Nonproductive human immunodeficiency virus type 1 infection of human fetal astrocytes: Independence from CD4 and major chemokine receptors

Farideh Sabri, Eleonora Tresoldi, Mariantonietta Di Stefano, Simona Polo, Maria Chiara Monaco, Alessia Verani, José Ramon Fiore, Paolo Lusso, Eugene Major, Francesca Chiodi, Gabriella Scarlatti

Research output: Contribution to journalArticlepeer-review

Abstract

Human immunodeficiency virus type 1 (HIV-1) infection of the brain is associated with neurological manifestations both in adults and in children. The primary target for HIV-1 infection in the brain is the microglia, but astrocytes can also be infected. We tested 26 primary HIV-1 isolates for their capacity to infect human fetal astrocytes in culture. Eight of these isolates, independent of their biological phenotype and chemokine receptor usage, were able to infect astrocytes. Although no sustained viral replication could be demonstrated, the virus was recovered by coculture with receptive cells such as macrophages or on stimulation with interleukin-1β. To gain knowledge into the molecular events that regulate attachment and penetration of HIV-1 in astrocytes, we investigated the expression of several chemokine receptors. Fluorocytometry and calcium-mobilization assay did not provide evidence of expression of any of the major HIV-1 coreceptors, including CXCR4, OCR5, OCR3, and CCR2b, as well as the CD4 molecule on the cell surface of human fetal astrocytes. However, mRNA transcripts for CXCR4, OCR5, Bonzo/STRL33/TYMSTR, and APJ were detected by RT-PCR. Furthermore, infection of astrocytes by HIV-1 isolates with different chemokine receptor usage was not inhibited by the chemokines SDF-1β, RANTES, MIP-1β, or MOP-1 or by antibodies directed against the third variable region or the CD4 binding site of gp120. These data show that astrocytes can be infected by primary HIV-1 isolates via a mechanism independent of CD4 or major chemokine receptors. Furthermore, astrocytes are potential carriers of latent HIV-1 and on activation may be implicated in spreading the infection to other neighbouring cells, such as microglia or macrophages.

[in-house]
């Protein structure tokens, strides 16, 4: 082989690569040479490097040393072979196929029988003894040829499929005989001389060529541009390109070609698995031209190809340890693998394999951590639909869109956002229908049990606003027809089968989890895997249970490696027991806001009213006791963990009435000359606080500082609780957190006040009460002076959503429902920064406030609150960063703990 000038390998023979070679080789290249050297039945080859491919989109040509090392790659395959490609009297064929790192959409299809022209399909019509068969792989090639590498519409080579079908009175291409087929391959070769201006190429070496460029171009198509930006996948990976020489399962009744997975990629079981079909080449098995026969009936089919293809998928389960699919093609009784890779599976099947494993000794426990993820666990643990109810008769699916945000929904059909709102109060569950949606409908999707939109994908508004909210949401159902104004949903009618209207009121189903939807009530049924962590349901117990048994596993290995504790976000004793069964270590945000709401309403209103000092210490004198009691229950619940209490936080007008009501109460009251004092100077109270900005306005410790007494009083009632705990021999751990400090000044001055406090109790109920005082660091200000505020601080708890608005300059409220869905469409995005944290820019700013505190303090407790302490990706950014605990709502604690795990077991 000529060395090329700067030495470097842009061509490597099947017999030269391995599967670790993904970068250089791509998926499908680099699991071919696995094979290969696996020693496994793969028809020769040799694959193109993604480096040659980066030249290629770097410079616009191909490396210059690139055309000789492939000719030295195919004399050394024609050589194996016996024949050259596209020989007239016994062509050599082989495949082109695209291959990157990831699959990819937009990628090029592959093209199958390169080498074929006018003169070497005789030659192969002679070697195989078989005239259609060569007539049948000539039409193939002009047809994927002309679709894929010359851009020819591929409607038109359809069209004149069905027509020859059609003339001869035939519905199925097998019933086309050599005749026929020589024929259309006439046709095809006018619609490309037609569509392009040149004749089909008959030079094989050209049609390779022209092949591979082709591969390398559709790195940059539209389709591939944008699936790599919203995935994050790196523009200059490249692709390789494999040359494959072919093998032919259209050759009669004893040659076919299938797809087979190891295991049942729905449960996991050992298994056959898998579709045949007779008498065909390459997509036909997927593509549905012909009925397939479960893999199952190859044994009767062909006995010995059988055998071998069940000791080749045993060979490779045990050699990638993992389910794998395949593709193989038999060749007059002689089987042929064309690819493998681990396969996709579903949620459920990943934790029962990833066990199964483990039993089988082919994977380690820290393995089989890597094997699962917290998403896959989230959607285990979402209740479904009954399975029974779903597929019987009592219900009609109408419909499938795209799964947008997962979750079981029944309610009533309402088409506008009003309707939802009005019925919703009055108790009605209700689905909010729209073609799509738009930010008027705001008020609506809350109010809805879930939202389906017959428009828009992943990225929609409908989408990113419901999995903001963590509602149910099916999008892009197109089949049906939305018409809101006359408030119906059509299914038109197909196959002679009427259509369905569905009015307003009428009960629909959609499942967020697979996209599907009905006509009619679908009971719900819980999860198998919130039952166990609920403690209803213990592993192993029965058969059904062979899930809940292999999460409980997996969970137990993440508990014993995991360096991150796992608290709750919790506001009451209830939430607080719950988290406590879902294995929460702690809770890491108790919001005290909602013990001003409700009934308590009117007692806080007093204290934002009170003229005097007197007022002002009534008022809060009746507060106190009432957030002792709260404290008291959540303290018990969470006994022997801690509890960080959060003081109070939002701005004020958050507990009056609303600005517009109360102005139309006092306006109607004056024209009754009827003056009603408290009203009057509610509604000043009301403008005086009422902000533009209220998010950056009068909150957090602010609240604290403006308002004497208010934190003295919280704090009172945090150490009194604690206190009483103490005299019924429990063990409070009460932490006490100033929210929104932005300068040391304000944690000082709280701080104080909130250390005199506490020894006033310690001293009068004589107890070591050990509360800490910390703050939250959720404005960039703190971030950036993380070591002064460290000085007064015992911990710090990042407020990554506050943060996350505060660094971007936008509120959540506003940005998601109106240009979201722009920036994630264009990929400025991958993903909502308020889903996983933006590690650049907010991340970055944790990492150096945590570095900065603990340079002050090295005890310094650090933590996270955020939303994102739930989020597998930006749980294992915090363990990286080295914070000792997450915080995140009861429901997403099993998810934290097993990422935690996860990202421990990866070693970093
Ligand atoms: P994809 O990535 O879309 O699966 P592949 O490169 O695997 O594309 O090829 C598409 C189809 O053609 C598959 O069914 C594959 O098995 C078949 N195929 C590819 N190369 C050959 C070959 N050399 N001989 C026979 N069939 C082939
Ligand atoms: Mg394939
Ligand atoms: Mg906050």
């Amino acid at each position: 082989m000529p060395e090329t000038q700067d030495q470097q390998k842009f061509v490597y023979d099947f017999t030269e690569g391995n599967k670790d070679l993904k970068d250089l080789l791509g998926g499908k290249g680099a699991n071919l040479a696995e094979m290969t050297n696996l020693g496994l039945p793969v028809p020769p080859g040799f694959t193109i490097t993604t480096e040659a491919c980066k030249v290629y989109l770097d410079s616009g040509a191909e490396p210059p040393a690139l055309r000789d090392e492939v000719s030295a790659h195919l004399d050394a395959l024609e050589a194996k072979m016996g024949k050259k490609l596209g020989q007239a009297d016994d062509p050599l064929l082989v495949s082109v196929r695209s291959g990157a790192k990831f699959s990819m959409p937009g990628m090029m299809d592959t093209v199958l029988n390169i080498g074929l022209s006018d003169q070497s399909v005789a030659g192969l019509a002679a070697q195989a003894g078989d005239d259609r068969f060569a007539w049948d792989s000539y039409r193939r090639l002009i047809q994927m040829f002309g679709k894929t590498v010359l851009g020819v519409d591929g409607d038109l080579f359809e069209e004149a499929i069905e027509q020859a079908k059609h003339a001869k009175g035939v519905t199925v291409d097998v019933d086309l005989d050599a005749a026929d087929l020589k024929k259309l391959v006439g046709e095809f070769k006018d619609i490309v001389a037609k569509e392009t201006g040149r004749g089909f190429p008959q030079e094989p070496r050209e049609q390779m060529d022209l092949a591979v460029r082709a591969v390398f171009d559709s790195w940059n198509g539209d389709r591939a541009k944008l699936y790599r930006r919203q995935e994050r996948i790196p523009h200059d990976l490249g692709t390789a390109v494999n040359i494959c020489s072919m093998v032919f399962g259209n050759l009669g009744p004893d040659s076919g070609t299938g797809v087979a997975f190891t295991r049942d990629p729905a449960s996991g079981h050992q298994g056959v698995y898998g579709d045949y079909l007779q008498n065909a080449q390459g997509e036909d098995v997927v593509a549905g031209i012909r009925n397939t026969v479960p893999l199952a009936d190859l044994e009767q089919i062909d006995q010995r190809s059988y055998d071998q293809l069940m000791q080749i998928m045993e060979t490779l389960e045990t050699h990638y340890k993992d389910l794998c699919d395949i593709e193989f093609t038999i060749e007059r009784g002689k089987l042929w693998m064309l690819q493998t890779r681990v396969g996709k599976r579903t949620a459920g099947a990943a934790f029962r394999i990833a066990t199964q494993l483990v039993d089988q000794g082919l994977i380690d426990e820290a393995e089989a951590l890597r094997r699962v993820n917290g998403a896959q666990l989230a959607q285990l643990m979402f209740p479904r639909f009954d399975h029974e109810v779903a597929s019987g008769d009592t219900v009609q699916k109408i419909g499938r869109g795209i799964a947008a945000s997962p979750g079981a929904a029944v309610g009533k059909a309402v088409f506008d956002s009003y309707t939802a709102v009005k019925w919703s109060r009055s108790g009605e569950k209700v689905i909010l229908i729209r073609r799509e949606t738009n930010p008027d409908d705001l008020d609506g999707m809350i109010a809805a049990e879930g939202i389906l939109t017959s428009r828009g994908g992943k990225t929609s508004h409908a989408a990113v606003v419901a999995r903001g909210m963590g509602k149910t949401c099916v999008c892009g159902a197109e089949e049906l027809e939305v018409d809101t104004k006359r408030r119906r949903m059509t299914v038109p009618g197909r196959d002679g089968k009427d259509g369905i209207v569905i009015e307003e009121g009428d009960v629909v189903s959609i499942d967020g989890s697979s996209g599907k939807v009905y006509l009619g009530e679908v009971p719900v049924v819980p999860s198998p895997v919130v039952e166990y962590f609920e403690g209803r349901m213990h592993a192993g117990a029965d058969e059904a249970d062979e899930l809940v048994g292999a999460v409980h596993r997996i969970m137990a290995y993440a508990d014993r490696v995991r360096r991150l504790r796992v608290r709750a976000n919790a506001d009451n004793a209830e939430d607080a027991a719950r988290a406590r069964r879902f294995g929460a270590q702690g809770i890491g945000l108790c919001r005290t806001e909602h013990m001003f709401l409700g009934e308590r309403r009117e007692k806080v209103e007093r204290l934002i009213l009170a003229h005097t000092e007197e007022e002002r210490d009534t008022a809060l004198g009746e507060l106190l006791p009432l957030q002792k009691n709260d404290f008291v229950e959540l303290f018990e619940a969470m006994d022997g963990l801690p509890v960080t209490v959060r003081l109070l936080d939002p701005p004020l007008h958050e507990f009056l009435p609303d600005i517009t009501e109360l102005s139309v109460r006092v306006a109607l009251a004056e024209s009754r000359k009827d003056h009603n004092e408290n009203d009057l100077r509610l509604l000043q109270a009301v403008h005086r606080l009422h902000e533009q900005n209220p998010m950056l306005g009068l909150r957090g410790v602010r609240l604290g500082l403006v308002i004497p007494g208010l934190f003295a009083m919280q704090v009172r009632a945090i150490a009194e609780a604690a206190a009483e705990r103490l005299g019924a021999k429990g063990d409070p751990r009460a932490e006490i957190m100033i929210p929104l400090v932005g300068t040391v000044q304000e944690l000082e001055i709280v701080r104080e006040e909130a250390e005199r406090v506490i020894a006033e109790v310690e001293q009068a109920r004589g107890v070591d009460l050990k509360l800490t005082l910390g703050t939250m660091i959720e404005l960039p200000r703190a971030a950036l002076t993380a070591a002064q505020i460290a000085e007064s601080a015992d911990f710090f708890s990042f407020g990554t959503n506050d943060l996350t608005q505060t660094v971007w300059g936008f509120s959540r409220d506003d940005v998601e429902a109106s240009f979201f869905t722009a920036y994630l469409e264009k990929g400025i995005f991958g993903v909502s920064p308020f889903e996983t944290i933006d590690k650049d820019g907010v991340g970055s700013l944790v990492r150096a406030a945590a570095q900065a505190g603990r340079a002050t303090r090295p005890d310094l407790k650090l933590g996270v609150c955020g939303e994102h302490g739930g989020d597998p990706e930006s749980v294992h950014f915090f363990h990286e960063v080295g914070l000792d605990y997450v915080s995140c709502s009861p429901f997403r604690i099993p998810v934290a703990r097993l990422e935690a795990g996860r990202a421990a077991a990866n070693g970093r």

Original languageEnglish
Pages (from-to)370-384
Number of pages15
JournalVirology
Volume264
Issue number2
DOIs
Publication statusPublished - Nov 25 1999

Keywords

  • Astrocytes
  • Biological phenotype
  • Chemokine receptors
  • HIV-1
  • Latency

ASJC Scopus subject areas

  • Virology
  • Infectious Diseases

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